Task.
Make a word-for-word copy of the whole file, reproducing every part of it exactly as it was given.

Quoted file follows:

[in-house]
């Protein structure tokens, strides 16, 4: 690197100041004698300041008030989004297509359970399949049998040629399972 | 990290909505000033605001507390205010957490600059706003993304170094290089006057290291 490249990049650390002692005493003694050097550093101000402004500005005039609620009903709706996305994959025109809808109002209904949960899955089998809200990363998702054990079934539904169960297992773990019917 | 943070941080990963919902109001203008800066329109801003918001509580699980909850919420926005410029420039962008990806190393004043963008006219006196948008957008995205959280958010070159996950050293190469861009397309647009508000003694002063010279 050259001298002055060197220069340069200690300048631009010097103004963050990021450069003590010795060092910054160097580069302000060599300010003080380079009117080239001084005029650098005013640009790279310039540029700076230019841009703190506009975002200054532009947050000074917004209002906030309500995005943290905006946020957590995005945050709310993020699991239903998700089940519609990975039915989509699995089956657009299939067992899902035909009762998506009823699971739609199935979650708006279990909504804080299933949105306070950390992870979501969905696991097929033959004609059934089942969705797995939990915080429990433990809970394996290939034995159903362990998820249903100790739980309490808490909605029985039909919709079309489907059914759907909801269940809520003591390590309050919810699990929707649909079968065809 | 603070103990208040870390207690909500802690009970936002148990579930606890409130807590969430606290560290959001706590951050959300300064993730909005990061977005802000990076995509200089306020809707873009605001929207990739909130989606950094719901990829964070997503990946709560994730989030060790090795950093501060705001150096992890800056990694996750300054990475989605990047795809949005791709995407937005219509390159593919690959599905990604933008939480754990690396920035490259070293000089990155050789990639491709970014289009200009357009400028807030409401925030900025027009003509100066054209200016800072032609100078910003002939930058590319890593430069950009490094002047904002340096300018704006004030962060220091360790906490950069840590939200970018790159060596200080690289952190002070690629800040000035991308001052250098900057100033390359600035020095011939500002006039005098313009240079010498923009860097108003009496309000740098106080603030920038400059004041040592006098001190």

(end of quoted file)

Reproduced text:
[in-house]
């Protein structure tokens, strides 16, 4: 690197100041004698300041008030989004297509359970399949049998040629399972 | 990290909505000033605001507390205010957490600059706003993304170094290089006057290291 490249990049650390002692005493003694050097550093101000402004500005005039609620009903709706996305994959025109809808109002209904949960899955089998809200990363998702054990079934539904169960297992773990019917 | 943070941080990963919902109001203008800066329109801003918001509580699980909850919420926005410029420039962008990806190393004043963008006219006196948008957008995205959280958010070159996950050293190469861009397309647009508000003694002063010279 050259001298002055060197220069340069200690300048631009010097103004963050990021450069003590010795060092910054160097580069302000060599300010003080380079009117080239001084005029650098005013640009790279310039540029700076230019841009703190506009975002200054532009947050000074917004209002906030309500995005943290905006946020957590995005945050709310993020699991239903998700089940519609990975039915989509699995089956657009299939067992899902035909009762998506009823699971739609199935979650708006279990909504804080299933949105306070950390992870979501969905696991097929033959004609059934089942969705797995939990915080429990433990809970394996290939034995159903362990998820249903100790739980309490808490909605029985039909919709079309489907059914759907909801269940809520003591390590309050919810699990929707649909079968065809 | 603070103990208040870390207690909500802690009970936002148990579930606890409130807590969430606290560290959001706590951050959300300064993730909005990061977005802000990076995509200089306020809707873009605001929207990739909130989606950094719901990829964070997503990946709560994730989030060790090795950093501060705001150096992890800056990694996750300054990475989605990047795809949005791709995407937005219509390159593919690959599905990604933008939480754990690396920035490259070293000089990155050789990639491709970014289009200009357009400028807030409401925030900025027009003509100066054209200016800072032609100078910003002939930058590319890593430069950009490094002047904002340096300018704006004030962060220091360790906490950069840590939200970018790159060596200080690289952190002070690629800040000035991308001052250098900057100033390359600035020095011939500002006039005098313009240079010498923009860097108003009496309000740098106080603030920038400059004041040592006098001190």